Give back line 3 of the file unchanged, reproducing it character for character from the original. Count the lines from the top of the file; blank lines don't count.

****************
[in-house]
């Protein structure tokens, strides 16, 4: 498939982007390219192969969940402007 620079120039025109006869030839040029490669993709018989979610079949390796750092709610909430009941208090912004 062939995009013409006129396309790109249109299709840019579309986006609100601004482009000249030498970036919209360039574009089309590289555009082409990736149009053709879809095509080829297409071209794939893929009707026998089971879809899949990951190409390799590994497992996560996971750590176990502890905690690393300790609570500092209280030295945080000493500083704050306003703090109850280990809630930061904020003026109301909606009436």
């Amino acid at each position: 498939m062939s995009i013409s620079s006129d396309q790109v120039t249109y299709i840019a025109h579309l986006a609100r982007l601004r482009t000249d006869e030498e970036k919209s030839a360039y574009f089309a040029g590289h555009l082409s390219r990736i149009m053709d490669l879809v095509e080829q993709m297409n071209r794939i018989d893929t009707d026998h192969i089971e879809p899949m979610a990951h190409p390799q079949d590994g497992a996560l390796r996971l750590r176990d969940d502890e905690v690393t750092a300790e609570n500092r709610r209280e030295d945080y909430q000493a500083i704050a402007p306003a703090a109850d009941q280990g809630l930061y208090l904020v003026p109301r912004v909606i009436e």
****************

């Amino acid at each position: 498939m062939s995009i013409s620079s006129d396309q790109v120039t249109y299709i840019a025109h579309l986006a609100r982007l601004r482009t000249d006869e030498e970036k919209s030839a360039y574009f089309a040029g590289h555009l082409s390219r990736i149009m053709d490669l879809v095509e080829q993709m297409n071209r794939i018989d893929t009707d026998h192969i089971e879809p899949m979610a990951h190409p390799q079949d590994g497992a996560l390796r996971l750590r176990d969940d502890e905690v690393t750092a300790e609570n500092r709610r209280e030295d945080y909430q000493a500083i704050a402007p306003a703090a109850d009941q280990g809630l930061y208090l904020v003026p109301r912004v909606i009436e």